This works equally well when it comes to road safety. A real-life example of the worst possible consequence may work better than telling them how the choices they make on the road can impact them. Of course, you can still give them safe-driving tips that will help keep them safe on the road.

Teaching Disaster Preparedness

Presenting alternate scenarios is also a great way to teach kids about disaster preparedness ― this is what happens when we are prepared vs. this is what it looks like when we aren’t.

There are several benefits of teaching your kids to be prepared for anything, including:

  • They won’t be caught off-guard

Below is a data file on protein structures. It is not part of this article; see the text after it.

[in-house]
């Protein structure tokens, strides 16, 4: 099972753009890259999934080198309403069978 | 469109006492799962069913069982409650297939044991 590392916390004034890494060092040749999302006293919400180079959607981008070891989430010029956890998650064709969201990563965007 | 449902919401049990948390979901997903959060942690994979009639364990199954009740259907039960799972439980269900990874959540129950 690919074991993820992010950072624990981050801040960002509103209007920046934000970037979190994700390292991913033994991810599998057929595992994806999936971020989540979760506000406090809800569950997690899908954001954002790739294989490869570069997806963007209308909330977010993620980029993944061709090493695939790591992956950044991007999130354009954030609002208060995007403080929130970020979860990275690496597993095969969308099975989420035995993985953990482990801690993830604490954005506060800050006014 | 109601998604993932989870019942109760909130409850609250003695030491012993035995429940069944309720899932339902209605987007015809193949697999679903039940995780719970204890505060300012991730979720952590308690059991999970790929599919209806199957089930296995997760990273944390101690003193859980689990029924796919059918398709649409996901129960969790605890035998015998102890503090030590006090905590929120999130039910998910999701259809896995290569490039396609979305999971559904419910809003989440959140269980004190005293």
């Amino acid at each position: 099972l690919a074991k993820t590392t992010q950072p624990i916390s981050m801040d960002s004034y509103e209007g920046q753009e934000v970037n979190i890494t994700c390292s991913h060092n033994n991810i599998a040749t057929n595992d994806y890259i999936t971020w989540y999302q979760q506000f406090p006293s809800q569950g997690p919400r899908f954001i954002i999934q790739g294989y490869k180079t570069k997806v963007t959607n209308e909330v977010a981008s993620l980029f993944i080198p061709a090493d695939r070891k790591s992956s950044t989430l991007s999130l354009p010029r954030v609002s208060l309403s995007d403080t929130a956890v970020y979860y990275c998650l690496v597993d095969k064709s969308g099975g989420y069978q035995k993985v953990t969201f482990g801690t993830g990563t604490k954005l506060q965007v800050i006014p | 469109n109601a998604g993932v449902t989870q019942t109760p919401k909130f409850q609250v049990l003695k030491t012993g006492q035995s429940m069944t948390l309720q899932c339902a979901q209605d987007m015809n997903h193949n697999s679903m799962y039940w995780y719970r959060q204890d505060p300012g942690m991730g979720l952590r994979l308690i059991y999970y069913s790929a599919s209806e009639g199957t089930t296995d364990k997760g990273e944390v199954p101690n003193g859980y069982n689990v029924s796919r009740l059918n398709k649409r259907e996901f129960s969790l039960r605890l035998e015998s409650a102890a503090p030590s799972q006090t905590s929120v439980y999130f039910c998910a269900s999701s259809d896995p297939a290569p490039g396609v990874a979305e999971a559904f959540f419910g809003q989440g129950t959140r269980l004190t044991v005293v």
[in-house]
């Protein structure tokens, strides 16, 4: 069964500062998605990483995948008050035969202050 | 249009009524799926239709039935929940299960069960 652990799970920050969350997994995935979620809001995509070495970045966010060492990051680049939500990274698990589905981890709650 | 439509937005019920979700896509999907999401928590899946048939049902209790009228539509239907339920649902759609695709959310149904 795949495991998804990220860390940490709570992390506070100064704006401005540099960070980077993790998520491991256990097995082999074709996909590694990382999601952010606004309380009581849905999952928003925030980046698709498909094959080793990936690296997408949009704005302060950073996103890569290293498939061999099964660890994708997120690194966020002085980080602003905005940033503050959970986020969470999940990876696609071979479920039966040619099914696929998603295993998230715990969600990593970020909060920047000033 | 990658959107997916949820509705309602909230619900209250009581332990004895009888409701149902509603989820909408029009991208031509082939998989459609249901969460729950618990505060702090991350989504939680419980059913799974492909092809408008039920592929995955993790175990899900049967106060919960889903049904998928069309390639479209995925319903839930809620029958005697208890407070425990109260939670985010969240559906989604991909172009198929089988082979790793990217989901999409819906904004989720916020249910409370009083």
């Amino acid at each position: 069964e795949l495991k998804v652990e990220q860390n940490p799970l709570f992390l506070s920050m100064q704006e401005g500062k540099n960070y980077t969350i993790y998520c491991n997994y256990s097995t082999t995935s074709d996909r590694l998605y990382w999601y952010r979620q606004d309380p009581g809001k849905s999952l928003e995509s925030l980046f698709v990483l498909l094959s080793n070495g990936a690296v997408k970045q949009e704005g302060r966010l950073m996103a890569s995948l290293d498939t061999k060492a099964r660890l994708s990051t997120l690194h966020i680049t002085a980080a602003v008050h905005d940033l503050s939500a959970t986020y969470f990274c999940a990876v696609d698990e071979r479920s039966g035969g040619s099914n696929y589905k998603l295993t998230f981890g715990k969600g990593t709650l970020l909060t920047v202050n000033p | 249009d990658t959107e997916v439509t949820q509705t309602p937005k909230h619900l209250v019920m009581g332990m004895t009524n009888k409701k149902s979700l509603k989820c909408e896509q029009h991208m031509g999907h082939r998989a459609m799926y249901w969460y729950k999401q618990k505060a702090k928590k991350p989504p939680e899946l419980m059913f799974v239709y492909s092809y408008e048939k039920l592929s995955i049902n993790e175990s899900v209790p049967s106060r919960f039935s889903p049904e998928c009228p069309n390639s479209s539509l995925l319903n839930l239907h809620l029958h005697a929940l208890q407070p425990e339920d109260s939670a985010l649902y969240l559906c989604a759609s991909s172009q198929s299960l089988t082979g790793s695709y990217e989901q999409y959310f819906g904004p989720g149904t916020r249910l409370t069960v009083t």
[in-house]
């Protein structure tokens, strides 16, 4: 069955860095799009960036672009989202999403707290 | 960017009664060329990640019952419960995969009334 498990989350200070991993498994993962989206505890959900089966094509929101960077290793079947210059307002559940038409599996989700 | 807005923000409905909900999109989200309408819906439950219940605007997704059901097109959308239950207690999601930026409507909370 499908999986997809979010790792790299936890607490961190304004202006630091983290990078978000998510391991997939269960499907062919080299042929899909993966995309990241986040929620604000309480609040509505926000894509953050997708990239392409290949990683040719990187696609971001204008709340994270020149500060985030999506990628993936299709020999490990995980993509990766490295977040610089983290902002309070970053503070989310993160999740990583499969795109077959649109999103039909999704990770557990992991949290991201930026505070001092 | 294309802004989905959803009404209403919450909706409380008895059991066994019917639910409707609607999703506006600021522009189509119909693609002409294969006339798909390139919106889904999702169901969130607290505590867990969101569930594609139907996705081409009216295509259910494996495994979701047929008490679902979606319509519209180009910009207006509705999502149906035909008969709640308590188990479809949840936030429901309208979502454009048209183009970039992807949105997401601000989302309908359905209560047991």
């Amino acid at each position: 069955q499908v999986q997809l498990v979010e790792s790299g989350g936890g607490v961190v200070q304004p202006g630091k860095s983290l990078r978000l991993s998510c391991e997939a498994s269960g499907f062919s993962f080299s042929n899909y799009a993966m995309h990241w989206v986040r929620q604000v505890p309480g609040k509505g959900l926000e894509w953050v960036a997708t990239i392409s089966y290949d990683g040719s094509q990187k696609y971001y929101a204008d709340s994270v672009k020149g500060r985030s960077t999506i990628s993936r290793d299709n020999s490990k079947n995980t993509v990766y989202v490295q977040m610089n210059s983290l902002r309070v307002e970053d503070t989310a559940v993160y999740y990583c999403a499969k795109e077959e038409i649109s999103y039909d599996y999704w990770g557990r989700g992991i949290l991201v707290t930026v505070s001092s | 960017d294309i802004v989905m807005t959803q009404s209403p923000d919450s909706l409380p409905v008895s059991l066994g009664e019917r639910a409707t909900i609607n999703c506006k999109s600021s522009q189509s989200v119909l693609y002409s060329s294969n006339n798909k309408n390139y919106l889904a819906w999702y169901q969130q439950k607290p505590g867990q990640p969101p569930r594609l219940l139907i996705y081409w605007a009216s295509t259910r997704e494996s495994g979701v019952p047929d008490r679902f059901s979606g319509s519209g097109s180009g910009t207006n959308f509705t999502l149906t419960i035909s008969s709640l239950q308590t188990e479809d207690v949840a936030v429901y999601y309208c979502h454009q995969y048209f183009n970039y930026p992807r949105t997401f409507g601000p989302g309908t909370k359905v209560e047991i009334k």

• You can incorporate activities the family can do together
  • Physical benefits of survival training
  • Development of problem-solving skills
  • A greater appreciation for the outdoors

The Federal Emergency Management Agency adds a few additional educational benefits of teaching children how to be prepared for emergencies: teamwork, creativity, leadership, and communication.

They have emergency preparedness curriculums on their site for children ranging from elementary school age through high school and lessons on what to do before, during, and after an emergency.

Like the Boy Scout motto says, be prepared. This includes being prepared in mind and body and always being in a state of readiness. Isn’t that what any safety training should be about?

Author Bio:

Brooke Faulkner writes and raises her sons in the Pacific Northwest. She is always looking for ways to make healthy living an accessible part of every day life. Find more of her writing on twitter, @faulknercreek